Tuesday, December 12, 2006

The Star of Jacob

Uri Ofir wrote an aricle about the Jewish Origin of the Star of David that I translated and published here on my blog. Recently he sent me an article by Ayelet-Hashachar Hareuveni that had been published in the Hebrew newspaper "Hayom" on 1.7.66. Uri attached to this article the next explanation:
Attached is an article from 66 I got from Shlomo Titlebaum, general manager of Neot Kedumim, a few years after I published my research. It looks as if my findings match the findings of Mrs. Hareuveni as far as we talk about Lilium Candidum as the origin of the Star of David. Of course Mrs. Hareuveni didn’t touch the point that the Lilium Candidum design was a part of the Menorah in the Tabernacle. This point is important in any discussion about the Jewish Origin of the Star of David.
Ayelet-Hashachar Hareuveni opens her article by discussing the verse from Numbers 24: 17 where Balaam says that “A star will come out of Jacob”. In Hebrew the literal wording is: a star was stepped upon from Jacob. Ayelet-Hashachar Hareuveni claims that the star in this verse is the Star of David which was a metallic shield composed of six triangles. The soldier stepped upon the part that was between two triangles and thus the shield had been stuck into the ground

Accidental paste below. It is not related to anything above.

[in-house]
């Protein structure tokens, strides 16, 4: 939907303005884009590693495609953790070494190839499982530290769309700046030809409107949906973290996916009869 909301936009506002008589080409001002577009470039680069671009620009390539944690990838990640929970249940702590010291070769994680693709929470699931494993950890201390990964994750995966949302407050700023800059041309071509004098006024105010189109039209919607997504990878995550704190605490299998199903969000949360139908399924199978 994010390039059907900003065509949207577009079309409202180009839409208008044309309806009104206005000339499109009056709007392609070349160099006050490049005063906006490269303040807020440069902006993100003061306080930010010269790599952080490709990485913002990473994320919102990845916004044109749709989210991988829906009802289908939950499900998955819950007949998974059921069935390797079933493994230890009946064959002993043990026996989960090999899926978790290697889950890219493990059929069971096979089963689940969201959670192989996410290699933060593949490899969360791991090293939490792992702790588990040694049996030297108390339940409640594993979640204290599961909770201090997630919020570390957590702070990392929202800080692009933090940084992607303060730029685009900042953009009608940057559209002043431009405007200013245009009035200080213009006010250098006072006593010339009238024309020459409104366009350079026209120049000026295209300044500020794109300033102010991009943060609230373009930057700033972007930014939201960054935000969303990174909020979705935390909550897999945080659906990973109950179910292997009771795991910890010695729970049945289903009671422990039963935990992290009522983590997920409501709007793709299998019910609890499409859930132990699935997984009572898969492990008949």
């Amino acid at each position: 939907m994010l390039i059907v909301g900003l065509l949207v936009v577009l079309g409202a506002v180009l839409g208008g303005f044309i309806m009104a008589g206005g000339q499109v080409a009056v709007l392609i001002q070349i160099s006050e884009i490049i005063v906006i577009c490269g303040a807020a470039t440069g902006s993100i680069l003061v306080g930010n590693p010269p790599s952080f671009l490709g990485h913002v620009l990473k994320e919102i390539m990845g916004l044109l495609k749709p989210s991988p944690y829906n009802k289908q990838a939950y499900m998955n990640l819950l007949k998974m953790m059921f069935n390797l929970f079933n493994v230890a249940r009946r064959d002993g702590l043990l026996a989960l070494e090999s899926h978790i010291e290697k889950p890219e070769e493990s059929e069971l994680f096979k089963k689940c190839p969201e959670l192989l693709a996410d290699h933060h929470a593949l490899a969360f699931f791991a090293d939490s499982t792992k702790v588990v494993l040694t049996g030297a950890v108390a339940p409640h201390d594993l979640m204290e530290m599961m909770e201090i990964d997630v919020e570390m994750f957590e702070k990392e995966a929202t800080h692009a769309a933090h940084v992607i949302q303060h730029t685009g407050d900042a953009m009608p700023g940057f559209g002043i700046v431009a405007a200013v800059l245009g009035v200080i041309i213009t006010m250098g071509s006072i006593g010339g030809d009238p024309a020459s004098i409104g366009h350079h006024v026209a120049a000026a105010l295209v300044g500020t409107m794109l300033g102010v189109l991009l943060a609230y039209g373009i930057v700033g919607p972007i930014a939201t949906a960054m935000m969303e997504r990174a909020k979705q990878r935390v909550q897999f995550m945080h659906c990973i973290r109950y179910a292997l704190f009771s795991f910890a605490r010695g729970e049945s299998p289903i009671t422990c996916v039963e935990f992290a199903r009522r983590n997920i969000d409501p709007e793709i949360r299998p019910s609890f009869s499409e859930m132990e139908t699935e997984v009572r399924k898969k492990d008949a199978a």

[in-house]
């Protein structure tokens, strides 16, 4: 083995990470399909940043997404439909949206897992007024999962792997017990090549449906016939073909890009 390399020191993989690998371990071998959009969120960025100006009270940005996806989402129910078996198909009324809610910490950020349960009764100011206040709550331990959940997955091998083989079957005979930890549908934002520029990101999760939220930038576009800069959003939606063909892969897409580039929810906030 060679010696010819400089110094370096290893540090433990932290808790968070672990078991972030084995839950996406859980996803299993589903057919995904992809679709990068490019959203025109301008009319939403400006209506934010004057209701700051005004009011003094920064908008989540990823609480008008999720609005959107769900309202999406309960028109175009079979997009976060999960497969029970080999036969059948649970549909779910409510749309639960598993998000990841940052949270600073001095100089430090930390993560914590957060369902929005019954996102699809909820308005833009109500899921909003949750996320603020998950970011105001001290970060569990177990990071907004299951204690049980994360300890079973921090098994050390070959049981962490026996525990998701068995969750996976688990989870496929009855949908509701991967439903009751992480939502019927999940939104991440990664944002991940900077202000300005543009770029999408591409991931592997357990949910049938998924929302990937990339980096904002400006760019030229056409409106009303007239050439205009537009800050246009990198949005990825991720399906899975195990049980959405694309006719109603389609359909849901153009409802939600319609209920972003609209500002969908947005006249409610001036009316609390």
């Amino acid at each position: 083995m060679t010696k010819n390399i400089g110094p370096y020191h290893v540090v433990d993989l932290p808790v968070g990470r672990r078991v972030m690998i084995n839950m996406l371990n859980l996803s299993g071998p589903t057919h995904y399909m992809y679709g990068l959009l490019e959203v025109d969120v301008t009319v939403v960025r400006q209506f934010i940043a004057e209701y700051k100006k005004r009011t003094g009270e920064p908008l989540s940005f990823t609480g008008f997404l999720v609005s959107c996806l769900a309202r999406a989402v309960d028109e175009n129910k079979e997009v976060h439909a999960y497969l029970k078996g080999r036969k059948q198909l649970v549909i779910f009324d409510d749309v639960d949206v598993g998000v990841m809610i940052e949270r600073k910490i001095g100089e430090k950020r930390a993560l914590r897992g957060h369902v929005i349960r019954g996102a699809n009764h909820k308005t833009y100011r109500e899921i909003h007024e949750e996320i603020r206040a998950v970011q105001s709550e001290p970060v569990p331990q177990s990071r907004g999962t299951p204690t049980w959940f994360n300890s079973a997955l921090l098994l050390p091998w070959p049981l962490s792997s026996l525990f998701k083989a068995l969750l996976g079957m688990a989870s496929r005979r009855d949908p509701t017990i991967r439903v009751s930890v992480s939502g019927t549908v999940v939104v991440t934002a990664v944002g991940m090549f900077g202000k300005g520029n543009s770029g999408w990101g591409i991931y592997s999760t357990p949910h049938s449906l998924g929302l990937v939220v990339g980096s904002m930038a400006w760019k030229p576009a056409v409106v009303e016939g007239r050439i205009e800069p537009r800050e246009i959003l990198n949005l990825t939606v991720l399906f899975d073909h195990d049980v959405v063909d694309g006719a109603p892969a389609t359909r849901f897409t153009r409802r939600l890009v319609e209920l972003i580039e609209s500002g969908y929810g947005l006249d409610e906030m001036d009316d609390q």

by the two pointed edges that stood on the ground. After stepping upon the shield the soldier immediately lay behind it, and it served him as a mini- post that protected him from the enemy arrows, while, at the same time, he could look through the shield and aim his bow. Moreover he could roll the shield on the ground to the left or to the right and change his position not only forwards but also to the sides… only this explanation makes it possible for us to understand the rest of the verse because using this wonderful weapon enabled the Israelites to crush through the forehead of Moab, And tear down all the sons of Sheth.

Ayelet-Hashachar Hareuveni goes on to claim that the Shield of David was built like the Lilium Candidum
Which is the valley’s daffodil, or the rose of the valley mentioned in the Song of Songs, the diameter of which can be as long as eight centimeters. This lily was the model and the architectural source to the ancient building of the Star of David.
In the middle of the article appears a drawing of this Star of David and a caption that reads:
The Star of Jacob - the Star of David
The side that turns to the enemy.

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